More than 99 percent of employees at United Airlines got vaccinated, in addition to some 2,000 who have applied for religious or medical exemptions. Workers whose religious exemptions are approved will be put on unpaid leave, the company said; medical exemptions will be put on medical leave.
In New York state, which instituted one of the country’s strictest vaccine mandates for health-care workers, employee vaccination rates rose from the 70 to 80 percent range when the proposal was announced in August to more than 95 percent at many hospitals by the deadline last week. Hospitals in California reported similar results.
In Illinois, Biden noted that 97 percent of active-duty service members are now vaccinated after the Defense Department issued a requirement, up from 67 percent six weeks ago.
“That’s how quickly it moved,” he said. Overall, the country has reduced the total numbers of unvaccinated people by about a third since July, to around 67 million, Biden said.
During the tour at the Clayco site, Biden greeted workers with arm bumps and asked questions about their work. “Tell me what you’re doing here,” he said, asking “How much will this be built out?” and “It is union?” He was told the facility will be completed early next year.
The visit came as Labor Department officials work quickly to draft and implement an emergency rule, on orders from the White House, that will require all private companies of at least 100 employees to require vaccinations or regular testing. The requirement is expected within weeks, although the administration has not given a specific date for its release.
The rule is popular with the general population, with some 58 percent of the public in support, according to a recent Gallup poll. Some 60 percent of people support vaccine requirements for all federal employees and 63 percent support requiring hospitals that receive federal reimbursements to institute vaccine mandates for their staffs.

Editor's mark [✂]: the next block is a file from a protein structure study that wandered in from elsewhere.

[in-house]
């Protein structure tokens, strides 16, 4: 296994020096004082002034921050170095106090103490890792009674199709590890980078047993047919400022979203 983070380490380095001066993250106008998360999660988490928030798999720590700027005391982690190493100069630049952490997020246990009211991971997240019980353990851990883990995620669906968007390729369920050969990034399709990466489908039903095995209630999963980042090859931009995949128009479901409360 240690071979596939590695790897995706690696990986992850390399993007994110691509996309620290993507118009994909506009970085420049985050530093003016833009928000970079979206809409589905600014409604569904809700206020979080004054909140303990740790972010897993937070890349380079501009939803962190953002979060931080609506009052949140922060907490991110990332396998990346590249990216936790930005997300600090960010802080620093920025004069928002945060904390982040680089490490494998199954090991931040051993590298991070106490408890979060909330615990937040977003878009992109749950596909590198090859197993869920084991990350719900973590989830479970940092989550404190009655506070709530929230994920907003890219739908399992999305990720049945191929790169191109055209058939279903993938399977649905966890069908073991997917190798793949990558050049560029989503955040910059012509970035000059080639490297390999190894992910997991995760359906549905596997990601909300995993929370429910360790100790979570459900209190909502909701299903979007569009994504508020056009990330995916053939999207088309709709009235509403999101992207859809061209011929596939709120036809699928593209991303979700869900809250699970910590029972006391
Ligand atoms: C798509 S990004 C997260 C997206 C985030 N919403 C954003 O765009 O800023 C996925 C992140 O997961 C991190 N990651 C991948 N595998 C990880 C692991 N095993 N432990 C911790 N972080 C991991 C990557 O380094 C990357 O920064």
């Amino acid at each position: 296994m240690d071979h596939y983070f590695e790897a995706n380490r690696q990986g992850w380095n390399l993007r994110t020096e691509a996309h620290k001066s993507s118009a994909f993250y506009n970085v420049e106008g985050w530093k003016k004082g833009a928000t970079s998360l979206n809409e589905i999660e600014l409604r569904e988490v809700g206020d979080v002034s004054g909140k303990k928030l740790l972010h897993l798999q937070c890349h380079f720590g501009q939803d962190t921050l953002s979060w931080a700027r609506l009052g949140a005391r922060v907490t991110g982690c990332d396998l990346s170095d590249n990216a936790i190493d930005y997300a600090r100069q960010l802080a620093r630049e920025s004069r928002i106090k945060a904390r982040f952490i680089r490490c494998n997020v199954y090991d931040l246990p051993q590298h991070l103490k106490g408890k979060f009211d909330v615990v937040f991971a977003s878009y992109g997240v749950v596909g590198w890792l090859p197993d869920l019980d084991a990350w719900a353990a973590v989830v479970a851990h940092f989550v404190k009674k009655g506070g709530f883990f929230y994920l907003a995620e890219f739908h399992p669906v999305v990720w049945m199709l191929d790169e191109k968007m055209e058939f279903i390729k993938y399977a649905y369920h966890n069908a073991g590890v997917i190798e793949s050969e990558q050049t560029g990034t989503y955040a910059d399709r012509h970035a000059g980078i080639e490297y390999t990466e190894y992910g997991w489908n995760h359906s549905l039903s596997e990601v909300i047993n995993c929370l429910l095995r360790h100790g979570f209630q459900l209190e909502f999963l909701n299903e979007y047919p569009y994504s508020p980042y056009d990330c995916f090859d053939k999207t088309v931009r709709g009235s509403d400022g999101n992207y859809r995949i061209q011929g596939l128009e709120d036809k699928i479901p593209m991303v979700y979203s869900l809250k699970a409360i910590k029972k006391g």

Many players in the business community say they are willing to work with the Labor Department on the effort as well, in contrast with the typical business response to new workplace regulations, as the delta variant has exposed how vulnerable the economy remains to the spread of the virus.
But the requirement is attracting fierce opposition from Republican state officials as misinformation about vaccines proliferates online, helping to create a robust base of anti-vaccine sentiment on the right.
On the way to the events Thursday in Illinois, Biden’s motorcade passed by a sizable protest with lots of pro-Donald Trump and anti-Biden signs. One sign said “Mandates are 4 Greed and power.”
Two dozen state attorneys general sent the White House a letter in September threatening legal action over the requirement, although many experts say that the requirement is well within the Labor Department’s legal bounds.
Biden’s calls for mandates also appear to be earning back some support from the public at large. In the Virginia governor’s race, the year’s marquee election, Democrat Terry McAuliffe is touting mandates and Republican nominee Glenn Youngkin’s opposition to them.
Sullivan reported from Elk Grove Village.